|09-17-2007, 09:38 AM||#1 (permalink)|
Join Date: Mar 2007
Location: Sydney, Australia
question for Steve and others on lightworker purpose
Hi Steve, I have a question about something you mentioned in your blog. You said "It (your divine purpose) sees the world as already perfect, and it has no ego-based need to judge or fix people... I can express myself honestly while recognizing the divine perfection behind our apparent human imperfections. When I’m in this state, I’ve no concern for money or status. Even helping people isn’t of major concern. I’m just being my natural self, expressing my own joy and passion for life".
I don't understand the notion of the world as perfect, if we were were perfect then there'd be no need for personal development. Also how can helping people be of little concern for a lightworker? I thought helping others was the primary motivation and purpose of a lightworker? "I also thought that a lightworker helps fix others problems by working on themselves? There was that blog you did on working out problems with other people by determining what part of you they represented and forgiving that part of yourself. Why would we need to do this if there's divine perfection in everybodies imperfections? What would be the point of personal development? Lastly, one of the lightworkers charactersistics as I understand it, is they draw strength and enlightenment from recognising that all are part of a greater whole and by strengthening and deepening their connections with other people. Now I think expressing our natural self is great, but if our focus is only on being our natural self purely for the sake of self expression and not worrying about fixing ourselves and others, how would that lead to forming stronger bonds and with others and to deepening our connection with the greater whole?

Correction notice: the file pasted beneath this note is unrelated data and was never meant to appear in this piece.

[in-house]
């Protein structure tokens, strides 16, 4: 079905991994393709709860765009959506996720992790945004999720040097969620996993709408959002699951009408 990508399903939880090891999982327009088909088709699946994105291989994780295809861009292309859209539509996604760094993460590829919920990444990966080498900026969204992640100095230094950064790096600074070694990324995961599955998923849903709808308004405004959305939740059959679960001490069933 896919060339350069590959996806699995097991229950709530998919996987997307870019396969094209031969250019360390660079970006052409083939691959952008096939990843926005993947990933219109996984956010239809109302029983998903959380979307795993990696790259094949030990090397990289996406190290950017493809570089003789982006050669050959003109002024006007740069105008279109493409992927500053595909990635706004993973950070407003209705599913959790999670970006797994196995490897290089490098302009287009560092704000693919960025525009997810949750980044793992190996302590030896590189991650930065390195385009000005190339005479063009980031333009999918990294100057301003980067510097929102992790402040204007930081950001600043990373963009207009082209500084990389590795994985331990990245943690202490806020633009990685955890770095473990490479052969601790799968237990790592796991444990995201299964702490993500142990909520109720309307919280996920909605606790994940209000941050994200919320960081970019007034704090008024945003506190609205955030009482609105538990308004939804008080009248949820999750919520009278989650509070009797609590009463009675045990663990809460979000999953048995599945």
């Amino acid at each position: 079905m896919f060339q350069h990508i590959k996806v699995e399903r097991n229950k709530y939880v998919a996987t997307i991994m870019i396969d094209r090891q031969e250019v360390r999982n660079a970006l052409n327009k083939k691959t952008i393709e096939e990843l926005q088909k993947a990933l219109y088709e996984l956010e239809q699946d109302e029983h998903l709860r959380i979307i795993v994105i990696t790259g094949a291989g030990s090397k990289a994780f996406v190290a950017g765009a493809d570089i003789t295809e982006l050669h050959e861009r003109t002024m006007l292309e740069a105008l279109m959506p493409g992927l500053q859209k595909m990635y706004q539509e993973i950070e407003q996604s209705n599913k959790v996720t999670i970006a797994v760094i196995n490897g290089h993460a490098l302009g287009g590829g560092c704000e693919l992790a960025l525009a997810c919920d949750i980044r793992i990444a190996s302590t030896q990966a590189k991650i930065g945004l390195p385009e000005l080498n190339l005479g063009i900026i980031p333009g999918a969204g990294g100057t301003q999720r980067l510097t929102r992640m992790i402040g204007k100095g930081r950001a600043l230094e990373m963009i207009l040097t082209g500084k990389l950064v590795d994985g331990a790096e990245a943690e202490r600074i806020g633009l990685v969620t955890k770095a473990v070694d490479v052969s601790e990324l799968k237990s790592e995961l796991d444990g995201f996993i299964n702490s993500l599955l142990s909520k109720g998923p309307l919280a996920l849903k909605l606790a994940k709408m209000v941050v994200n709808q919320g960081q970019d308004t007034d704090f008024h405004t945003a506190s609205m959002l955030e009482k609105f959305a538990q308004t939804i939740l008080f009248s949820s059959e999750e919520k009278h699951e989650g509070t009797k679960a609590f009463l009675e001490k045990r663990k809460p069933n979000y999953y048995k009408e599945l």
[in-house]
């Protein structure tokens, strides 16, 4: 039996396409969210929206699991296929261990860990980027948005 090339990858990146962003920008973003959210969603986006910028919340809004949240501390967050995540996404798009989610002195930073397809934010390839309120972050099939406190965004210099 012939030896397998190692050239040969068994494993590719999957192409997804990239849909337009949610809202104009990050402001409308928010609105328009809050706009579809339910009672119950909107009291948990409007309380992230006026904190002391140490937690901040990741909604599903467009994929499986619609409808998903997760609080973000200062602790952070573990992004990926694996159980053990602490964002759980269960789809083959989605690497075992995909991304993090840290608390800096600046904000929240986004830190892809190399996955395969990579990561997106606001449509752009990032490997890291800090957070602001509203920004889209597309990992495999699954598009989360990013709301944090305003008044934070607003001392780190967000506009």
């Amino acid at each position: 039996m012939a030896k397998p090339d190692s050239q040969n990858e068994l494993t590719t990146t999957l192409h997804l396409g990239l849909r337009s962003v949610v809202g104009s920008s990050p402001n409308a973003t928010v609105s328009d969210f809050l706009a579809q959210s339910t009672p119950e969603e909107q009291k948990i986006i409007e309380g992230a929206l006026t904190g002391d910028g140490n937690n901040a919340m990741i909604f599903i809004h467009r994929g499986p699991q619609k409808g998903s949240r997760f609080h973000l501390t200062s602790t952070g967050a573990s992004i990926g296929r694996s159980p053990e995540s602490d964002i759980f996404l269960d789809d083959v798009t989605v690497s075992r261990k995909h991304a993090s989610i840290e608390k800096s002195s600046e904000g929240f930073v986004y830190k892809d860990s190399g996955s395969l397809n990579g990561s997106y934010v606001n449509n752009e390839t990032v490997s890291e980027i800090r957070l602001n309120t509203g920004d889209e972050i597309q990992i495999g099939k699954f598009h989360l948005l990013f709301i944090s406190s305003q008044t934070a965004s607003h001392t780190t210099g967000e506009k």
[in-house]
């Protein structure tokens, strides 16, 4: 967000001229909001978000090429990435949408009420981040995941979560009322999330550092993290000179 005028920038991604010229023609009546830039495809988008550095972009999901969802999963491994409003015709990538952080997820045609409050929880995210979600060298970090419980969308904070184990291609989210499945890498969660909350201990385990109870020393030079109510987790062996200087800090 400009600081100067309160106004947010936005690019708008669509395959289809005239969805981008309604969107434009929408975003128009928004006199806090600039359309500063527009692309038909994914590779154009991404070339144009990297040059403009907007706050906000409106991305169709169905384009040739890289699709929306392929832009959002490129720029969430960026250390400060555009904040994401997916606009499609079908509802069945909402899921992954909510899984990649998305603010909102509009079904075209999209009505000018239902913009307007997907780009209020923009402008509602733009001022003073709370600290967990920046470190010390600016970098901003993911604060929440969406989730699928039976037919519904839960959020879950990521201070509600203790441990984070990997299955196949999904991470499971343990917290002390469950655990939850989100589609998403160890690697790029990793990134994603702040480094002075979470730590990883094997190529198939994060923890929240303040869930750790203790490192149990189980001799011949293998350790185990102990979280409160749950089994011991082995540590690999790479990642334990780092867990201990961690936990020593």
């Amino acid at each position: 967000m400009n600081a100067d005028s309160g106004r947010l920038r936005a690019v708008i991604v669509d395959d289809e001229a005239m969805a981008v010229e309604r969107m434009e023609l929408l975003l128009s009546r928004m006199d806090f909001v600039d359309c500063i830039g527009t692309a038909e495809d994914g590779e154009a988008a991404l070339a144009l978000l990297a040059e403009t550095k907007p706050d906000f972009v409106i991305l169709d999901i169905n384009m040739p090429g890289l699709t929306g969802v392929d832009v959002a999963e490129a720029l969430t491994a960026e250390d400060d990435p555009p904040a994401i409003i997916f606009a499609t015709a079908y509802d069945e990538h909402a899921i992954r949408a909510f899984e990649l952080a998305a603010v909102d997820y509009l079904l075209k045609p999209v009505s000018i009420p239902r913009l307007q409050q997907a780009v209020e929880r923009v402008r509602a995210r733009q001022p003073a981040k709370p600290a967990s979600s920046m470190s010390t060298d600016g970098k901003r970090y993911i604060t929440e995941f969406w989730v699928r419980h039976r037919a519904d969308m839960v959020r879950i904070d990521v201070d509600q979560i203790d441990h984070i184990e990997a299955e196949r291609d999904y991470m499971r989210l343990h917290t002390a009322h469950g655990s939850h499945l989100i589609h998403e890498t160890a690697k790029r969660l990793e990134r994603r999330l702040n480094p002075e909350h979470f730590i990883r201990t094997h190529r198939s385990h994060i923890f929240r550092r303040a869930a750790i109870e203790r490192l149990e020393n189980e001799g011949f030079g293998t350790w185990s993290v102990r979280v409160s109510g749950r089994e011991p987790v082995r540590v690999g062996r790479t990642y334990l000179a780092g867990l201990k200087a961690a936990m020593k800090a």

Just kinda confused :-)
Thanks and best wishes
Last edited by NDavid; 09-17-2007 at 10:34 AM.
|09-18-2007, 03:05 PM||#2 (permalink)|
Join Date: Nov 2006
I'm not Steve, but I'm going to take a shot at this.
I hope that helps.
|09-19-2007, 10:07 PM||#3 (permalink)|
Join Date: Nov 2006
Location: BC, Canada
Maybe a different way of looking at it might be like this.
Imagine your 6 year old son climbs on his bike for the first time. He's got his helmet on, starts to pedal and goes, and goes and then he wipes out.
He says "Dad, I am no good at this!".
You say "No, son, you were perfect!"
Does that mean that your son is the worlds most perfect bicycle rider? No. It simply means he "perfectly" tried riding his bike for the first time.
Does that make a bit more sense when trying to understand the concept of "perfect"? It doesn't mean unchanging or finished.
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